The methods of political warfare explained in the previous section allow Russia to achieve footholds in the targeted states, destabilising their ability to react and allowing for promotion of Russian interests. Yet from these temporary achievements Russia may seek fuller control by empowering their proxies through violent crises. This is the last stage of operations, one which has not had such successes as the previous stages, but is nonetheless attempted.

Ukraine provides one of the clearest, recent examples. Before the invasion, Russia planed for protests to provide a basis for polarisation, which would then escalate into fighting inside of Ukraine. This “state of emergency” would then provide Russia with a justification for military intervention. Collaborators within the government would then clear the path for Russian agents recruited inside the parliament and state to seize power[14]. Part of these efforts included using members from criminal organizations in Ukraine to provoke violent confrontations with the police.

A similar plot was used during the 2016 Montenegro elections, where Russian involvement is highly suspected. In those circumstances, agents from the G.R.U.’s 161 Centre[15] were tasked with recruiting elements of criminal organizations to provide the basis for seizing government buildings, whilst claims of electoral fraud would serve as a cover for the seizure of power by opposition politicians[16].

Here, Russian political warfare reaches its peak: captured political elites are thrusted into power, whilst disinformation campaigns provide a cover of legitimacy and local provocateurs, often recruited from local criminal organizations (and sometimes aided by Russian Special Services), ensure a quick, if violent, transition.


Our analysis helps to expose Russian efforts in political and information warfare, by clarifying its overall strategy and exposing a consistent modus operandi of the Russian intelligence services. It begins with the use of disinformation and active measures to polarise the targeted population, to mobilize support for allied elites and to paralyse opposing elements. Human-intelligence operations are used to attempt elite capture, by aiding supportive politicians. Eventually, Russia may seek to precipitate violent crises, providing the elite with an opportunity to take power. The effectiveness of these tactics depends not only on coordination, but on the strength of the targeted State’s institutions, as well as ties between Russia and the State. Countries with low institutional strength and/or big ties with Russia may be subject to state or social capture, whilst others may only suffer attempts at disruption or influence.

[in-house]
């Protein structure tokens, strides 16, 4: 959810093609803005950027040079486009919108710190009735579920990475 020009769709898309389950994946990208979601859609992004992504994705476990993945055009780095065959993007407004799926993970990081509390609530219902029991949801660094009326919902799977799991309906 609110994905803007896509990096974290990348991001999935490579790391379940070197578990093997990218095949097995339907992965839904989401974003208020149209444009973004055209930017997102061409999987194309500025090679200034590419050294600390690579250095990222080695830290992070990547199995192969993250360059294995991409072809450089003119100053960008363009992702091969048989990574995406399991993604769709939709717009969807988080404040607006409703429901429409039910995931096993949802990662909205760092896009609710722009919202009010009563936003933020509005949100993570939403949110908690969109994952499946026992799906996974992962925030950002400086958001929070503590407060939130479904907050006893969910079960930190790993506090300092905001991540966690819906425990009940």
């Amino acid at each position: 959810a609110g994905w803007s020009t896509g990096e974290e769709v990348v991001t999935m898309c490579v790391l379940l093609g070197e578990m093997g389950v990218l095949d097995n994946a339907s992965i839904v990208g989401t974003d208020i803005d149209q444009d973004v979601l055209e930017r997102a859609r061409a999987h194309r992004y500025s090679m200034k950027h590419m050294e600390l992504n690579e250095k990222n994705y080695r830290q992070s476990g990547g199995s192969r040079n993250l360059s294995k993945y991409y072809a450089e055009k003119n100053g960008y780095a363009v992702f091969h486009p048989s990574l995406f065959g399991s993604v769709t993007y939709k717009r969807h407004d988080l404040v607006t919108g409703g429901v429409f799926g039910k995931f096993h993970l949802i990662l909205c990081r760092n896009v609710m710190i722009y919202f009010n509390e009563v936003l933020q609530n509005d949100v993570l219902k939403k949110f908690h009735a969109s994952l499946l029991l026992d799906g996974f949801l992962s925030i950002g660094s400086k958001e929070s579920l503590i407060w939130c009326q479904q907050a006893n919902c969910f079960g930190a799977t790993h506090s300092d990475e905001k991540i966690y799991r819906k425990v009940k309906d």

Although disinformation campaigns carry dangers in themselves, we show how States must be alert to other factors, even more so than to disinformation[17]. Corruption amongst politicians provides an opening for elite capture by Russia and promotes the political cleavages which it uses to manipulate us[18]. Meanwhile, the continuous existence of organized crime and militias provides the Russian intelligence services with tools through which to promote political violence and crises.

If liberal democracy is to survive, Western countries must deny Russia its very strategy. This implies a full understanding of how Russian mechanisms of influence, as part of New Generation Warfare doctrine, are designed to take advantage of Western rules and institutions and exploit their systemic weaknesses. The contest is not yet lost, but victory will require ingenuity and a rediscovery of our strengths, which are far greater than our weaknesses.

24 de maio de 2024

Bernardo Almeida

* Este texto foi redigido e apresentado no âmbito da participação nos Colloquia Talks, organizados pelo CECRI, em abril de 2024.

** Bernardo Almeida é aluno de licenciatura na Escola de Direito da Universidade do Minho.

[1] Abrams, S. (2016). Beyond Propaganda: Soviet Active Measures in Putin’s Russia. Connections, 15(1), 5–31. http://www.jstor.org/stable/26326426.

[2] Dimitry Adamsky, “Cross-Domain Coercion: The Current Russian Art of Strategy,” Proliferation Paper no. 54, Institut Français des Relations Internationales, November 2015, 30.

[3] Galeotti, M. (2017). (issue brief). Controlling Chaos: How Russia manages its political war in Europe, European Council on Foreign Relations.

[4] Heather A Conley et al, The Kremlin Playbook, CSIS, 2016.

[5] Watling, J., Reynolds, N., & Danylyuk, O. (2024). The Threat from Russia’s Unconventional Warfare Beyond Ukraine, 2022–24. (rep.). Royal United Services Institute.

[6] (The Threat From Russia’s Unconventional Warfare Beyond Ukraine, 2022–24, rep.)

[7] Heather A Conley et al, The Kremlin Playbook, CSIS, 2016.

[8] (The Threat From Russia’s Unconventional Warfare Beyond Ukraine, 2022–24, rep.)

[9] Heather A Conley et al, The Kremlin Playbook 3, CSIS, 2022.

[10] Inside a Russian disinformation campaign in Ukraine in 2014


[11] Weisburd, A. et al. (2016, November 5). Trolling for Trump: How Russia is trying to destroy our democracy. War on the Rocks. https://warontherocks.com/2016/11/trolling-for-trump-how-russia-is-trying-to-destroy-our-democracy/.

[12] Sharun W Mukand, Dani Rodrik, The Political Economy of Liberal Democracy, The Economic Journal, Volume 130, Issue 627, April 2020, Pages 765–792, https://doi.org/10.1093/ej/ueaa004.

[13] (Adamsky, “Cross-Domain Coercion: The Current Russian Art of Strategy”, 2015)

[14] Watling, Danylyuk and Reynolds, ‘Preliminary Lessons from Russia’s Unconventional Operations During the Russo-Ukrainian War, February 2022–February 2023’

[15] Foreign and Commonwealth Office, ‘Attempted Coup in Montenegro in 2016: Foreign Secretary’s Statement’, press release, 9 May 2019, accessed 18 April 2024.

[16] New York Times, ‘Two Suspected Russian Agents Among 14 Convicted in Montenegro Coup Plot’, https://www.nytimes.com/2019/05/09/world/europe/montenegro-coup-plot-gru.html , Accessed 18 April 2024.

[17] Wilde, G. (2024, April 17). From panic to policy: the limits of foreign propaganda and the foundations of an effective response. Texas National Security Review, Vol. 7, Iss. 2.

[18] OECD (2022), Building Trust to Reinforce Democracy: Main Findings from the 2021 OECD Survey on Drivers of Trust in Public Institutions, Building Trust in Public Institutions, OECD Publishing, Paris, https://doi.org/10.1787/b407f99c-en.